Log Bungalow in Connecticut
This Bungalow design was built to compliment an existing home near central Connecticut. Blending the natural look of log and stone with the industrial feel of iron braces and tension rods, the structure creates a unique outdoor experience for the family and friends.
A Haiti Trailwind
The unique beauty of TimberScape’s designs has been seen across North America, and even as far as Haiti. The Trailwind features a split design that allows room for multiple spaces like a dining, sitting, and kitchen area. Its notched timber posts and detailed braces compliment the exotic ecosystem of Haiti perfectly.
A Timber Frame Sienna Breeze
The Sienna Breeze’s heavy timber beams, crisscrossed by custom barrel trusses create a presence that enhances the look and feel of this backyard space. As a gazebo-like structure, it is great for adding that extra bit of shaded space for enjoying a summer barbeque with the neighbors.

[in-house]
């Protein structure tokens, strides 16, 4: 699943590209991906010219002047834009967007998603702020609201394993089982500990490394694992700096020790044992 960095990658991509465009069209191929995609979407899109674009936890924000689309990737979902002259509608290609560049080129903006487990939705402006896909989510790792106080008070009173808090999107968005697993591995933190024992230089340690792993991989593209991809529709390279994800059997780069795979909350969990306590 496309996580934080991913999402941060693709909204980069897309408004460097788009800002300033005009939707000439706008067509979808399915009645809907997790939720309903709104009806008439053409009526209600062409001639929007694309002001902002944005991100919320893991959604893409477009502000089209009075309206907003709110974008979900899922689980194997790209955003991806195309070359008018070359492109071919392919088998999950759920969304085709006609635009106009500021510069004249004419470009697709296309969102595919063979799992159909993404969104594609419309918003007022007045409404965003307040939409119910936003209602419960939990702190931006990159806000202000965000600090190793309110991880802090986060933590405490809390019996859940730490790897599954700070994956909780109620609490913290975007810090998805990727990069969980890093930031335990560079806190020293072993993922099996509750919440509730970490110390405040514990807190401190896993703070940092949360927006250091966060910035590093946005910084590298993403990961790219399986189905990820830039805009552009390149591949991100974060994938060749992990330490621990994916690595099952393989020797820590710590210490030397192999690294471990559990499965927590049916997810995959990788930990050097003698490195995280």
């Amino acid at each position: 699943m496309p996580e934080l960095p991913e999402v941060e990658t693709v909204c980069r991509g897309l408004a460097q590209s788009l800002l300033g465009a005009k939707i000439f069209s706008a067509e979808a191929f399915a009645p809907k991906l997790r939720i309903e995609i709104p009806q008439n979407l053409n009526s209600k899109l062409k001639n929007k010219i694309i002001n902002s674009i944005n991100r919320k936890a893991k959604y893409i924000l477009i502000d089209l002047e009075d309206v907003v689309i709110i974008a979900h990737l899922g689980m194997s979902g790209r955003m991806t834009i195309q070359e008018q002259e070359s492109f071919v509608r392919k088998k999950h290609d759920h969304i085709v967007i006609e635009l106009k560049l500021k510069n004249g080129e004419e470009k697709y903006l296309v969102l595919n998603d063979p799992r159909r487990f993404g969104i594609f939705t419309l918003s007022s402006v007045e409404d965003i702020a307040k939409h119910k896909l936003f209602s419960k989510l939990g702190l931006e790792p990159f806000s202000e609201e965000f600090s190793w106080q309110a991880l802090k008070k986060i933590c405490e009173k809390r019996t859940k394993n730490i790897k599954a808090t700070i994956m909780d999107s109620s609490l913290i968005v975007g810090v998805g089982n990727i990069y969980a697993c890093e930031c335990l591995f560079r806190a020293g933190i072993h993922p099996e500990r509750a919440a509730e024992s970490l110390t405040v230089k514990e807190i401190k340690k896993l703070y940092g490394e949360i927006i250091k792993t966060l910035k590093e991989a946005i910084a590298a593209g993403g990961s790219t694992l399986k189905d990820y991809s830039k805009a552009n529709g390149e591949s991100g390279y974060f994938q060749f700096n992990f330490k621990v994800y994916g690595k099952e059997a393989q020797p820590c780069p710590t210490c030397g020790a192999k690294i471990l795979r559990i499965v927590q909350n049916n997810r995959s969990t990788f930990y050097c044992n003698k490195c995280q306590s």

A Custom Pergola
For many clients, creating an outdoor structure that flows with and compliments their home’s design might mean that a completely custom outdoor structure is required. For this Montana couple, they wanted their outdoor area to match the western style of their log and timber home. This custom pergola uses stout timber posts and a cross-hatched timber beam roof to create the open, airy design they were looking for.
For more information about TimberScape Outdoor Structures, including design concepts and a photo gallery, visit: http://www.timberscape.com/
August 5th, 2013
Rustic Charm Meets Luxury Style
Log home enthusiasts worldwide will love PrecisionCraft’s final Inspired Living story. With a 360 degree view of the Lemhi Range, access to Idaho’s finest rivers and headwaters, and a style reminiscent of an old mining town, this handcrafted log cabin home blends modern design with true rustic living!